If you're hoping that Beale Street is a real place, you're in luck. As it turns out, it's in Memphis, Tennessee, and it's famous. Beale Street runs right through downtown, and it has the kind of history other streets envy. Broadway wishes it could be Beale Street.
Why? Because Beale street is all about the blues. It was once the center of African American culture in Memphis, and when this poem was written, it was lined with shops, bars, restaurants, and music halls, where blues notes would float out through the doors and into the street. Even today, Memphis has an annual music festival called the Beale Street Music Festival in celebration of its heritage.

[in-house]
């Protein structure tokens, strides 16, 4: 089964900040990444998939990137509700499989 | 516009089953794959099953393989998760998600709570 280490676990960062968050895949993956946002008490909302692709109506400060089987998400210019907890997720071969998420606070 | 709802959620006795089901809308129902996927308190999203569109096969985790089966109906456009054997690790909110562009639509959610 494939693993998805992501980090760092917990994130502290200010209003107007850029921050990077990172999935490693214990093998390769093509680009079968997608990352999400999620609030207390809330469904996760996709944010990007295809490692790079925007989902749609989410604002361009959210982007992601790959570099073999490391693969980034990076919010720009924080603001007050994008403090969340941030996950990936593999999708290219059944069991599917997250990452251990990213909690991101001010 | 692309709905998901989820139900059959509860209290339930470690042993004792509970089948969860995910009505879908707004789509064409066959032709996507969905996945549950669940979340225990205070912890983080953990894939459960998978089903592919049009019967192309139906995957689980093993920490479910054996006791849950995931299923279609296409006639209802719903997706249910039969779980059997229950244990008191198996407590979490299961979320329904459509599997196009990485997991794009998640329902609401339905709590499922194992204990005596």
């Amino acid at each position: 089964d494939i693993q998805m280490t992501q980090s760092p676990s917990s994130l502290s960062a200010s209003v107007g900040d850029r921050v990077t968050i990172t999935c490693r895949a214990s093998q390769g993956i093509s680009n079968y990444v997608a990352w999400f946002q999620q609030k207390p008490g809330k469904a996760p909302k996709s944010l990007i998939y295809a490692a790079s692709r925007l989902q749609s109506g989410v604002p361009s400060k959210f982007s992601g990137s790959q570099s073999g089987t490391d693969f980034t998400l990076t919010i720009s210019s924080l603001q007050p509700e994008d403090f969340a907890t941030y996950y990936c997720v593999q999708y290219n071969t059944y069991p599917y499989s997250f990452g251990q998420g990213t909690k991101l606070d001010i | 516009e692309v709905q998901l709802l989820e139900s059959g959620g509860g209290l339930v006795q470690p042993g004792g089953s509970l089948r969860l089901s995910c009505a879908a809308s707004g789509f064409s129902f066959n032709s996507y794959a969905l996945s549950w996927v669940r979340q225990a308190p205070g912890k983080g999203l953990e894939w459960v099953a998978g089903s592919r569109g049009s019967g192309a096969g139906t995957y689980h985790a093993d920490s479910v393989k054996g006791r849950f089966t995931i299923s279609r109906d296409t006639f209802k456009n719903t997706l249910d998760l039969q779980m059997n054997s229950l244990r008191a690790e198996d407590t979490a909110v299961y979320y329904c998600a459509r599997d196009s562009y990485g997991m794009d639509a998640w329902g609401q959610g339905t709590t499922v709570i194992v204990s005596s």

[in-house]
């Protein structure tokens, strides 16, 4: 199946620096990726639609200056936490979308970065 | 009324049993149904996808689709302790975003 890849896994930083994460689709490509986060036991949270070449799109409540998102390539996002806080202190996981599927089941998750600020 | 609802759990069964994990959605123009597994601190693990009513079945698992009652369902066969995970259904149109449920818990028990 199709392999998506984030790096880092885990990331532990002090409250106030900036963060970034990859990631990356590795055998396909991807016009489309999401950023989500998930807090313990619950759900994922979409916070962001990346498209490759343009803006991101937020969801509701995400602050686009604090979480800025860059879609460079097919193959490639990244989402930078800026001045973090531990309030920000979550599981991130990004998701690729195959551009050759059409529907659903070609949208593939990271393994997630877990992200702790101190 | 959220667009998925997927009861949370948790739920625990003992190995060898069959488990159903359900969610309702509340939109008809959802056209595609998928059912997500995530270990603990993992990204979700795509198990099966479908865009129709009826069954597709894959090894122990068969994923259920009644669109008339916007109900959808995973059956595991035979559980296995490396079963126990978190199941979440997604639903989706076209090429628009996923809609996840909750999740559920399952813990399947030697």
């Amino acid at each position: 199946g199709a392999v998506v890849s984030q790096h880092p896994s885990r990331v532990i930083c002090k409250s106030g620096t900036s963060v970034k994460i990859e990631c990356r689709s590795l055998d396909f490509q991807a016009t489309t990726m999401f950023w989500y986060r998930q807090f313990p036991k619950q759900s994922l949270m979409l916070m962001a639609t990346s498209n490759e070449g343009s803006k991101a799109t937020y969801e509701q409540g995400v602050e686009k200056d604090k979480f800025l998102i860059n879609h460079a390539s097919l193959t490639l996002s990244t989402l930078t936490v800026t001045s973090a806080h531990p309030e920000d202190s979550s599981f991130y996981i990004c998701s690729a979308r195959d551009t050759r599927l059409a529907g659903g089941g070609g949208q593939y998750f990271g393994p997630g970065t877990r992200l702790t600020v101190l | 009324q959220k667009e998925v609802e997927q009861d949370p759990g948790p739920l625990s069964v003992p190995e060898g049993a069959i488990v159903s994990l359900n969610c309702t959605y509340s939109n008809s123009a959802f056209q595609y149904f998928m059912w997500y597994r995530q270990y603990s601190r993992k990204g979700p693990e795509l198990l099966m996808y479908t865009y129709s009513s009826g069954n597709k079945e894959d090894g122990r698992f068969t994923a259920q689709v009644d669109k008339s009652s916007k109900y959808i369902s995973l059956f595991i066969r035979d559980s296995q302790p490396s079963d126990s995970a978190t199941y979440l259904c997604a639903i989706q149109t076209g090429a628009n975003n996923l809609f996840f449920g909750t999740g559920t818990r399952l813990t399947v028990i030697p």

Though Beale Street did a lot to advance African-American culture, it was not exactly a wholesome, happy place. For one thing, Memphis is, of course, in the American South. So while the setting of this poem is a place where the black community can celebrate its culture, rampant racism encroached from all sides.
Plus, along with packed streets and amazing music resonating from bar after bar after bar came trouble—fights, crime, public drunkenness. Beale Street may have been the place to find an up-and-coming musician, or to kick back with some friends, but it was probably not the place to look for a healthy, long-term relationship. We might think of it as a charged atmosphere, where a violent outburst was just one drink away.